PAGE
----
Wednesday, 19 Jun 2024

Elderly penguins' new lease of life after world-first cataract surgery

Geriatric penguins’ new lease of life is clear to see after birds receive ground-breaking cataract surgery

  •  Six senior birds had the surgery two months ago and have made a full recovery
  • Includes three King penguins aged over 20 and three old Humboldt penguins 

Elderly penguins suffering with cataracts have undergone successful surgery and received new custom-made lenses at a Singapore wildlife sanctuary, in what has been hailed as ‘a milestone in veterinary medicine.’

Six geriatric birds, cared for by the Mandai Wildlife Group, had the ground-breaking surgery two months ago and have since made a full recovery.

They include three King penguins aged 20 and older, who had their lenses replaced with artificial intraocular lens implants, believed to be a world-first procedure on penguins.

Meanwhile three Humboldt penguins also had surgery to help them enhance their sight and improve their quality of life.

Incredible behind-the-scenes photos show the birds’ surgeries, which saw the removal of their cloudy lenses.

After surgery: Holly, the 17-year-old Humboldt Penguin, post-surgery. A marked improvement can be seen in her left eye, and she now has a new lease of life since her cataract was removed

Before surgery: Holly’s cataract was evident to keepers from the cloudiness in her left eye

Common among humans and animals alike, cataracts cause cloudy areas in the eye that hinder sight and are common with old age.

‘The success of these surgeries marks a milestone in veterinary medicine’, said Dr Gladys Boo, Veterinary Ophthalmologist from The Eye Specialist for Animals. 

‘While intraocular lens implants are common for humans and some domestic mammals, it is likely the first-time they have been successfully used on penguins’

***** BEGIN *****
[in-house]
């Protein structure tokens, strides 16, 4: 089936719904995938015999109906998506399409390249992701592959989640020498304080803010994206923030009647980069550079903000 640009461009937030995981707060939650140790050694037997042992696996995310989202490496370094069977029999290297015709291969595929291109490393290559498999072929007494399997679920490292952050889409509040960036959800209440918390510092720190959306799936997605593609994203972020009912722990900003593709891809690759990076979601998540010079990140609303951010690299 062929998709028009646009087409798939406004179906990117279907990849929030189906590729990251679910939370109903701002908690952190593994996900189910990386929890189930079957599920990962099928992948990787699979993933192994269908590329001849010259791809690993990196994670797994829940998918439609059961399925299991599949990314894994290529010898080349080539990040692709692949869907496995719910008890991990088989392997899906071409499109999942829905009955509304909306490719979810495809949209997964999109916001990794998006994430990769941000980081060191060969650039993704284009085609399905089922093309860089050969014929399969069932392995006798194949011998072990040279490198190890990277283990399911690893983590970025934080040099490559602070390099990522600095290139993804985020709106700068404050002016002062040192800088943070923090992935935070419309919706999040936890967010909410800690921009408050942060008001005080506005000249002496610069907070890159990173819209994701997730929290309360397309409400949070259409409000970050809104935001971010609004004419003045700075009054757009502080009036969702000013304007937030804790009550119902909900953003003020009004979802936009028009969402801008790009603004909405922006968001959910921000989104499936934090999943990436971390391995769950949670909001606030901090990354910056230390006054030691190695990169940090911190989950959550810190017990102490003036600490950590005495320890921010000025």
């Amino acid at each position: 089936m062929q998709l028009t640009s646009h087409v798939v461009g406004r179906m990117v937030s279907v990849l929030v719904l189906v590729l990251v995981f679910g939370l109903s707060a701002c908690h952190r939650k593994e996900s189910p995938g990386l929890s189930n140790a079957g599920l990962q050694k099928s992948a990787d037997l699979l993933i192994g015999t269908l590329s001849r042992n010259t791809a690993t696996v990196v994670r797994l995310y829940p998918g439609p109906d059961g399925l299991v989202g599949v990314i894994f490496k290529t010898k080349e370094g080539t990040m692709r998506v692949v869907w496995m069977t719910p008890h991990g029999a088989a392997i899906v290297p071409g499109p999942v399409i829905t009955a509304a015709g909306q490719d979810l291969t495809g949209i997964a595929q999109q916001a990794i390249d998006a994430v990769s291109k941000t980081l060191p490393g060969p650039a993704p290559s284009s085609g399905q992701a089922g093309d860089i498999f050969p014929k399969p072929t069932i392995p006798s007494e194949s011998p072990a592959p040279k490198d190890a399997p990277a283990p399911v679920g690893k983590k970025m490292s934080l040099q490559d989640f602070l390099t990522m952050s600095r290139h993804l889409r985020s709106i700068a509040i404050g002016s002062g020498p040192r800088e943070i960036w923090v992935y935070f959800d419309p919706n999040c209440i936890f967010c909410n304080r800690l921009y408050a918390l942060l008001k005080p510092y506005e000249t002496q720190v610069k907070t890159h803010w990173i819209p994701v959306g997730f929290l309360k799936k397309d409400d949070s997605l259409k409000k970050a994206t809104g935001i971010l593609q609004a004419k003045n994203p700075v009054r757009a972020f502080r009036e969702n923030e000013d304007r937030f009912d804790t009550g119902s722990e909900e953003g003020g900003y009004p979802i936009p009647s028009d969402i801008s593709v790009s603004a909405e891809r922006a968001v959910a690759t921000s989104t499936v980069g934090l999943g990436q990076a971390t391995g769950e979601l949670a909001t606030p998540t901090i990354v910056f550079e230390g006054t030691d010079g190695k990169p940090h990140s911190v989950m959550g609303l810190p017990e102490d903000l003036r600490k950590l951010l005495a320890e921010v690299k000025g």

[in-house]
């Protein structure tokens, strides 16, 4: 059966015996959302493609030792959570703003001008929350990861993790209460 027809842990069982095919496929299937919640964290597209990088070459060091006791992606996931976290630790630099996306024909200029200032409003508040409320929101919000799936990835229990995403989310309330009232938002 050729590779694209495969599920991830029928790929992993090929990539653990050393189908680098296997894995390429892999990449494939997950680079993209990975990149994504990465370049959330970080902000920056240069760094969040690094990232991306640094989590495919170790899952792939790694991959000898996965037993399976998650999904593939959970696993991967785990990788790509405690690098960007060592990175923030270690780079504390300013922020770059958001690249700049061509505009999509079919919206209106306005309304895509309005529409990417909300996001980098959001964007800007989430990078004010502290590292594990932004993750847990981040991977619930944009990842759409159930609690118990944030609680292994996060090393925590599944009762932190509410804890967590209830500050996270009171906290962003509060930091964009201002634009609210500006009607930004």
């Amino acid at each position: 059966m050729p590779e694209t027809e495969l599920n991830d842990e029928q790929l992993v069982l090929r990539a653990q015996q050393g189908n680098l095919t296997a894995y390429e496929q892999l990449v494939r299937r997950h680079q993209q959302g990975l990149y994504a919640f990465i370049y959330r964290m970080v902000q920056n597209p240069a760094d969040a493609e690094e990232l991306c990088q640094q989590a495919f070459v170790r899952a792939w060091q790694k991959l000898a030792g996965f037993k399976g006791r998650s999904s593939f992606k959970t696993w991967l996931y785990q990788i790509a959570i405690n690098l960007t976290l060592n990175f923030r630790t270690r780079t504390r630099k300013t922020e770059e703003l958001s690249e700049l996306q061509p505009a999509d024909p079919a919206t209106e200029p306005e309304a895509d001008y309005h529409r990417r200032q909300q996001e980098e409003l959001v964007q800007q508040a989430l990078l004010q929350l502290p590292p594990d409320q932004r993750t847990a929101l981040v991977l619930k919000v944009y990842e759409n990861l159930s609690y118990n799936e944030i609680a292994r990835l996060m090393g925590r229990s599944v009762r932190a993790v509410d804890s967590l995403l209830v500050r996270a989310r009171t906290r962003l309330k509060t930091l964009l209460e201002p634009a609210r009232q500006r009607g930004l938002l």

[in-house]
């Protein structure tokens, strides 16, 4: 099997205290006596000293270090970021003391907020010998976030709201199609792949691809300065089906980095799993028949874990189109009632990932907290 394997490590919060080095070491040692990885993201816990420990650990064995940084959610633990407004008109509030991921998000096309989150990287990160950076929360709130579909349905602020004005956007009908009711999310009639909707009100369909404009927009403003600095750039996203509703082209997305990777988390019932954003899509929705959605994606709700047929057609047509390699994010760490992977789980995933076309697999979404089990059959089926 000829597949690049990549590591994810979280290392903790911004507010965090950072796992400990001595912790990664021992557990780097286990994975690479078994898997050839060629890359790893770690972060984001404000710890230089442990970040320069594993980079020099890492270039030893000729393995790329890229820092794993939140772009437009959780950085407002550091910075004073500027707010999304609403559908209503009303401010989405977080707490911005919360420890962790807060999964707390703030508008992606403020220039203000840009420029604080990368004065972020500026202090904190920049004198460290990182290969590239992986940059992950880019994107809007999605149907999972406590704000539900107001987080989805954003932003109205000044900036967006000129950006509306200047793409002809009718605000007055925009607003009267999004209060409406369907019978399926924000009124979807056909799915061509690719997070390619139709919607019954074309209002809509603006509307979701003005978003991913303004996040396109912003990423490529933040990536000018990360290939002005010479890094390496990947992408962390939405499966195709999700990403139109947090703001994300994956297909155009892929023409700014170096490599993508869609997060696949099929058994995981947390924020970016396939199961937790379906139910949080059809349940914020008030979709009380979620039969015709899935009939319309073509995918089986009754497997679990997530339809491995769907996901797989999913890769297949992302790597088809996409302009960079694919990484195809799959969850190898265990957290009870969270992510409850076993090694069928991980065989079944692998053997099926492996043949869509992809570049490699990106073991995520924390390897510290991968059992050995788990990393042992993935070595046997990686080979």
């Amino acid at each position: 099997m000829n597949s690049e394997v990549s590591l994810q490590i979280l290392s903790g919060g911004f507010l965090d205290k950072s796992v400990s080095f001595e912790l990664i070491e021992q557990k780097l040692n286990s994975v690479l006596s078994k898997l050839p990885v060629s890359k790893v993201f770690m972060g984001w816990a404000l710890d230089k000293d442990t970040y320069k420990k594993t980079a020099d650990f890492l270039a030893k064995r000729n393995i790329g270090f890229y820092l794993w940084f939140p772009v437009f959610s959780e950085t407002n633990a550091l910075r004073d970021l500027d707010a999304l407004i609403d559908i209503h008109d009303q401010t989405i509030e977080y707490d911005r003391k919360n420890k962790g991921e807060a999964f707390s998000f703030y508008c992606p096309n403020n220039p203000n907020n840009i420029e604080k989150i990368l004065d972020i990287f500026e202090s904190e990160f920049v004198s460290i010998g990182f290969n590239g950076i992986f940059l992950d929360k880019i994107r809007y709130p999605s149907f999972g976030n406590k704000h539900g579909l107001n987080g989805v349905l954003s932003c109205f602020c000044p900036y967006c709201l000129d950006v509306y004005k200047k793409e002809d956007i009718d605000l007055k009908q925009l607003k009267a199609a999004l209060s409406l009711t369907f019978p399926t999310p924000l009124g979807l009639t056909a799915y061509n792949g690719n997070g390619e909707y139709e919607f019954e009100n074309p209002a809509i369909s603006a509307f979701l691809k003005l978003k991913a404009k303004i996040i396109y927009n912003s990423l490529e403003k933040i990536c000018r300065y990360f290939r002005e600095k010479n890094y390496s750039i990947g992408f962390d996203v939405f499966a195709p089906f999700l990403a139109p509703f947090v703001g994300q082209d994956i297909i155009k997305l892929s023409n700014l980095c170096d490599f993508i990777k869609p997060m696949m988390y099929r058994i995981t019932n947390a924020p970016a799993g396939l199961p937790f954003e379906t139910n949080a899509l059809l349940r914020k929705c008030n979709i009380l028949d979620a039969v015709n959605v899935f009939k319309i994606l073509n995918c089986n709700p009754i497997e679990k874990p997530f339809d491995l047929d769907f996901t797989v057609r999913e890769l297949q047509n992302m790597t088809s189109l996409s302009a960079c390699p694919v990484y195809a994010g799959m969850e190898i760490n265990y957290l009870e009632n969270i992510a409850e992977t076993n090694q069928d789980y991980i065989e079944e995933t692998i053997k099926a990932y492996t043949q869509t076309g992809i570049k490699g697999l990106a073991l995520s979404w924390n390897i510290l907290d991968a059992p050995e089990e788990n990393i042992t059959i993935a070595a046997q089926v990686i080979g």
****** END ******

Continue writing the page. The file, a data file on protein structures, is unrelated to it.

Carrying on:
‘As a larger species, the King Penguins have eyes large and stable enough to hold the custom lenses in place, so we decided to pursue this world-first procedure to further improve their vision above removing the cataract.’

The delicate procedure is particularly difficult to perform on penguins due to their third eyelid, Dr Boo said.

Designed to protect their eyes underwater, this layer tends to close during surgery. 

The group of birds were diagnosed with cataracts following a check-up on their colony in August 2022. 

Dr Ellen Rasidi, a veterinarian at the Mandai Wildlife Group said, ‘We noticed the cloudiness in their lens and moving about like they were having difficulty seeing things in front of them. 

A King Penguin undergoing cataract surgery at The Eye Specialist for Animals clinic

Custom intraocular lenses were implanted into the eye of a King Penguin using a medical apparatus, a first of its kind procedure for penguins

Veterinary Ophthalmologist Dr Gladys Boo (right), checks the eye of a King Penguin, while Senior Veterinary Nurse Marcus Tan, holds the bird

‘Cataract surgeries for animals are increasingly common and effective for restoring vision. 

‘Together with the animal care team, we opted for this procedure to enhance their overall well-being and welfare, as well as aid in the transition to their new home in Bird Paradise when they move. 

‘Since the recovery period, we have observed an increase in responsiveness and activity levels in the penguins. 

A King Penguin undergoing an operation on its cataract, performed by an expert surgeon at The Eye Specialist for Animals

A medical apparatus is used to check the eye pressure of a Humboldt Penguin at Jurong Bird Park

‘It is nice to see them more active, indicating their improved vision, and for the King Penguins – adapting well to the new lenses as well.’ 

Post-operation, the penguins had to keep out of the water and stay in a separate den from the rest of the colony to recover. 

Their keepers at the Jurong Wildlife Park also had to administer eye drops twice a day. 

Happily, vets say the penguins have now made a full recovery two months after the surgery.

Penguin keeper Hafiz Yani prepares male King Penguin, Zorro, for his journey to The Eye Specialist for Animals clinic

As part of the post-surgery aftercare, Penguin keepers and veterinary nurses are administering eye drops for the penguins twice a day

King Penguin Theo recovering from his surgery in a separate den from the main exhibit

The birds are now back with the rest of their colony in Jurong Bird Park, and the improvement in their quality of life is clear to see, according to keepers.

Holly, the Humboldt Penguin, has had a marked improvement in her left eye, which is now cleared up after the cataract was removed. 

Prior to her treatment, the 17-year-old penguin had a noticeable cloudy lens in her left eye. 

But since, keepers say she has been more active and responsive to her environment since her operation, indicating that her vision has improved. 

Other pictures show penguins during their operations, and a king penguin, called Theo, recovering from his surgery.

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